Coupland is far from his best here, patching together a cast of forgettable characters that mostly feel as simple narrative devices in an otherwise unCoupland is far from his best here, patching together a cast of forgettable characters that mostly feel as simple narrative devices in an otherwise unplausible plot. Yes, yes, the social critique, the observation and bla bla bla, but a novel is supposed to deliver characters and plot as well as background, and "Generation A" fails at the former. The story follows five twentysomethings from all over the world, living in a not-so-distant future where bees are extinct, fruits have all but disappeared, and life is pretty boring. The older generation is longing for a disappeared past (including YouTube, which apparently required bees and fruits in order to run), and people survive on hi-tech antidepressants. When the five are suddenly stung by reborn bees, they are quickly "interned" and exhamined by the authorities, then briefly released and eventually led to a remote island in order to tell each other new stories and encounter their fate thanks to a couple of unplausible deus ex-machina (including the almighty Google). Of the five (eventually six) characters, three are mostly caricatures; the lonely Tourette-suffering spinster, the lonely hepburn-ish NewZealander and the lonely alienated gamer are little more than (you guessed it) lonely figures with nothing much to say or do. It gets a bit better with the wasted American hunk and the clever call-center worker from India, albeit the points about them are hammered into the reader with unseen brutality ("they all think the Indian guy is stupid, but he's clever! and he's smart! did I tell you how clever he is? they call him Apu! But he's clever!"). One senses that Coupland would have wanted to write the entire novel from the Indian point of view, but chickened out (and rightly so, in my humble opinion) and had to go back to his classic anglo-pop settings, where he's more confident. The bad guy is from Europe, he's arrogant, works for Big Pharma, and gives Alan Rickman another job opportunity. This said, there are a couple of good moments: the final twist about the intentions of "Alan Rickman" is quite horrifying, if completely disjointed from the rest of the novel; the five referring to themselves as "the Wonka children" is funny; the definition of "Craigs" should be added to wikipedia; and there is a lot of trademark Gen-X irony, as you would expect from the Gen-X author par excellence. All considered, this book is not pulp, but it's hardly the stuff of dreams....more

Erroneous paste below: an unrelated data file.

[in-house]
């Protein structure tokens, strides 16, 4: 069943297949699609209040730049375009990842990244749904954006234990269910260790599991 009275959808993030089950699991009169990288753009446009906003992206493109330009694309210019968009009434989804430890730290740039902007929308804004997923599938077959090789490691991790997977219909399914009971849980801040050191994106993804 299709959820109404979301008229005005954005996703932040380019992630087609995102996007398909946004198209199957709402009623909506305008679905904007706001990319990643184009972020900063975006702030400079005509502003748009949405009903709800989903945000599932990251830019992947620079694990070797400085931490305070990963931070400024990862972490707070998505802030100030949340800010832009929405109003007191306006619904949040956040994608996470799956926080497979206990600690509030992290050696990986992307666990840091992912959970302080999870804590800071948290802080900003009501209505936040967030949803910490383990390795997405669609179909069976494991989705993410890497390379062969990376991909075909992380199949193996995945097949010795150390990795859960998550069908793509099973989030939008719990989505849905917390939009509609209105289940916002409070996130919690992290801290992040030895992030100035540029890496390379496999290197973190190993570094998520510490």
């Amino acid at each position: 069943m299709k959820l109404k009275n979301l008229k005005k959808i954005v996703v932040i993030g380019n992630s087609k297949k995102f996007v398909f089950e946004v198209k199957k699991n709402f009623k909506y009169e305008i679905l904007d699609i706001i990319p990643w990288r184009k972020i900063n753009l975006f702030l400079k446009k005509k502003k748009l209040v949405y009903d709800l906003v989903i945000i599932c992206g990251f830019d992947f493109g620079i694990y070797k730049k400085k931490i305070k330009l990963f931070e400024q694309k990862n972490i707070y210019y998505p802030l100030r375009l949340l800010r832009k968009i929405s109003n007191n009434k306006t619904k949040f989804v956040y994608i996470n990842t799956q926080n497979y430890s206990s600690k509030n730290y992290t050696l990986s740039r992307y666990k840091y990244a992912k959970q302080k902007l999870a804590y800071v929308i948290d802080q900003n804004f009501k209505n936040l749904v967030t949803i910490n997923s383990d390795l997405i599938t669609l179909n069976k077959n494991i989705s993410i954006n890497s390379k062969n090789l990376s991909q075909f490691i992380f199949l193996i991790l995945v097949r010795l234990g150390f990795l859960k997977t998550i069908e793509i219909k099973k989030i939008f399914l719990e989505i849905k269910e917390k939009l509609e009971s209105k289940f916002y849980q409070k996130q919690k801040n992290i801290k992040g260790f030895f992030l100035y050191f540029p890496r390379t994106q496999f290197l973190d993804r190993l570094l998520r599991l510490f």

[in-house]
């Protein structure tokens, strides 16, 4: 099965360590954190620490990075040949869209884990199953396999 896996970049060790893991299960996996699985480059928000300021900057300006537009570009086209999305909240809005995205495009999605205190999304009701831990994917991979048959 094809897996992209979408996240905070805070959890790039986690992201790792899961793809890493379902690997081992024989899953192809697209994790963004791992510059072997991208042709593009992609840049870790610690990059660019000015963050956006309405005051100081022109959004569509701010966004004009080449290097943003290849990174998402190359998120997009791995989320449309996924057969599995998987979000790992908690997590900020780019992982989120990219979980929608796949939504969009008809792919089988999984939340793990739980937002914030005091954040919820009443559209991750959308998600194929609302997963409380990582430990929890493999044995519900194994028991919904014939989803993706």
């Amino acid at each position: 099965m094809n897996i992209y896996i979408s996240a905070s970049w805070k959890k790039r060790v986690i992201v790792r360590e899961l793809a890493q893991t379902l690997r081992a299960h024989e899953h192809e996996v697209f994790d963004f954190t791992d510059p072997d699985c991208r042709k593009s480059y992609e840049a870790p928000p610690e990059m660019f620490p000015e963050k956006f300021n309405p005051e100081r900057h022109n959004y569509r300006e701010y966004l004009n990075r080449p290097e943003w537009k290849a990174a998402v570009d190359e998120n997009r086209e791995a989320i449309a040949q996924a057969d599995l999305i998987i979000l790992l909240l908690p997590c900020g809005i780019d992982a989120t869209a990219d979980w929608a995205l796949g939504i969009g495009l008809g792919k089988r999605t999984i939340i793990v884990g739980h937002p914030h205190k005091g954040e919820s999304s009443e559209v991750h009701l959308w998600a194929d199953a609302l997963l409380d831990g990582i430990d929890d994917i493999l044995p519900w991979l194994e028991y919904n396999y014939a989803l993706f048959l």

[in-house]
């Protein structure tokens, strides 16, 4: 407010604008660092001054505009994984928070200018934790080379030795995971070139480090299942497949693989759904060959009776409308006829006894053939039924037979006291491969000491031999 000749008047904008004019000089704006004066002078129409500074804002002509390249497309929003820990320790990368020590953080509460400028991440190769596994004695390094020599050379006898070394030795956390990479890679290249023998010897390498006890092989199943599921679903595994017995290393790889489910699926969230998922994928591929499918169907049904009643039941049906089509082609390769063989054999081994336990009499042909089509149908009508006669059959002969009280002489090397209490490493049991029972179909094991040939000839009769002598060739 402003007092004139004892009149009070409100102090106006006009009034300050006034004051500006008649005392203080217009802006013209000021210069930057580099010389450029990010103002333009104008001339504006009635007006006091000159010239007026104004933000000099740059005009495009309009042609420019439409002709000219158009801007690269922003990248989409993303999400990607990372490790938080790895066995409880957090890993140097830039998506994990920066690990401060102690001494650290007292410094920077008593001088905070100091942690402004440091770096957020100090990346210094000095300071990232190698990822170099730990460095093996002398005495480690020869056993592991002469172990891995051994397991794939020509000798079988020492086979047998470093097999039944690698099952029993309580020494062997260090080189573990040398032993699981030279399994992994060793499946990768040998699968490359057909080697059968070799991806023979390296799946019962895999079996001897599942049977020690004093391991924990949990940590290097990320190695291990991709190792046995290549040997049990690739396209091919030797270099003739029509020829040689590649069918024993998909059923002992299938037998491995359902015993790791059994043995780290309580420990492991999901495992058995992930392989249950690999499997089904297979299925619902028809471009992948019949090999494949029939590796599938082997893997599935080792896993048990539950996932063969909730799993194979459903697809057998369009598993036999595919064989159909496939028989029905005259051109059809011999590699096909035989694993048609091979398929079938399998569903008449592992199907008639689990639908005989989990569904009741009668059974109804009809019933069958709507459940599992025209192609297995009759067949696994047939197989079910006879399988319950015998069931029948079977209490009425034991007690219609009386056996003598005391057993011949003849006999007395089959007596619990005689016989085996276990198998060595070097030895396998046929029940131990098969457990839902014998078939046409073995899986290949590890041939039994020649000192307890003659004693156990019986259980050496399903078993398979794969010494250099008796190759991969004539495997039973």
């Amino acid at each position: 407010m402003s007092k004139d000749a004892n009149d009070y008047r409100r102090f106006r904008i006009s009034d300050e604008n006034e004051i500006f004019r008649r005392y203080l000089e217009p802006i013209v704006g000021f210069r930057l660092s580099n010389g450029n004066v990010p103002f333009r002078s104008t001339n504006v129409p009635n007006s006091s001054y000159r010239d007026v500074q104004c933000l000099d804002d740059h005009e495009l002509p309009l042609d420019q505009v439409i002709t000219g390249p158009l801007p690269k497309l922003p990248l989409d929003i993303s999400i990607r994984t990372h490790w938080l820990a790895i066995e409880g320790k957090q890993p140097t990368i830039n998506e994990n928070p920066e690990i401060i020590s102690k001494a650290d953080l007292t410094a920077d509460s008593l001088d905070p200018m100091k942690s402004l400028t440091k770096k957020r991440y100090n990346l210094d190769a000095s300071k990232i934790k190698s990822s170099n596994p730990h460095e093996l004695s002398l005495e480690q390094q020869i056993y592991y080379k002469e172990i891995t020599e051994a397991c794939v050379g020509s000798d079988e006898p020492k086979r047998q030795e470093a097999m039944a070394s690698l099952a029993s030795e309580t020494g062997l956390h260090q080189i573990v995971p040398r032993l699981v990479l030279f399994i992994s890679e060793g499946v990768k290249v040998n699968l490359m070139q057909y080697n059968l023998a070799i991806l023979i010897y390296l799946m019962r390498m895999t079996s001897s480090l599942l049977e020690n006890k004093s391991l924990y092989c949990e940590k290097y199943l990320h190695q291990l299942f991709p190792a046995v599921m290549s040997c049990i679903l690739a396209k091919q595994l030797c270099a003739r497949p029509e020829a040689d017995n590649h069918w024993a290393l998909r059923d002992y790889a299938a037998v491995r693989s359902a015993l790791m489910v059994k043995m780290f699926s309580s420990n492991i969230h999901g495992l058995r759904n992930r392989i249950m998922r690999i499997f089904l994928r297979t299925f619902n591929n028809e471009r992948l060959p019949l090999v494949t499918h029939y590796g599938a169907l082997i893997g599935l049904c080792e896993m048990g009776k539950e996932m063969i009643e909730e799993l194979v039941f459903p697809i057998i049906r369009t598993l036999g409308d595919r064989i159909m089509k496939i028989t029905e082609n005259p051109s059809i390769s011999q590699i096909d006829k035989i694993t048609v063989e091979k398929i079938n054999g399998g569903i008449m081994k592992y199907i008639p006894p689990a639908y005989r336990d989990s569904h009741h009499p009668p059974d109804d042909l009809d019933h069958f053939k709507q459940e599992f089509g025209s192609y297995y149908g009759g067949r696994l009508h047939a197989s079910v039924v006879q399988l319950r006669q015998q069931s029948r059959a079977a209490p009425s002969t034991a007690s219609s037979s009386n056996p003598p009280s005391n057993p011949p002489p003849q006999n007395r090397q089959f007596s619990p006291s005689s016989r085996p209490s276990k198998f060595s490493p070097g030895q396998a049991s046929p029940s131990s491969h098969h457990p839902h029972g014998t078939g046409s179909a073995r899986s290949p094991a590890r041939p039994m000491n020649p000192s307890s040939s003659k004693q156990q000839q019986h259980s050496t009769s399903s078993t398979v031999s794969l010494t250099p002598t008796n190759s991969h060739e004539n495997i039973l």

I like Cory Doctorow, he is one of the Good Guys, doing a lot to push the issues out and make the public aware of the looming dangers of digital surveI like Cory Doctorow, he is one of the Good Guys, doing a lot to push the issues out and make the public aware of the looming dangers of digital surveillance... However, I didn't particularly like this book.
The main character, a teenager, often sounds like a constitutional scholar, and it feels like the various adventures are an excuse to then explain what crypto is, or what Linux is, or even what torture is.
I'd give it 5 stars for the effort and 1 star for the actual result. If you are an activist for digital rights, you will find most of this book very boring; but you can try pushing it on your friends and see if they "get it"....more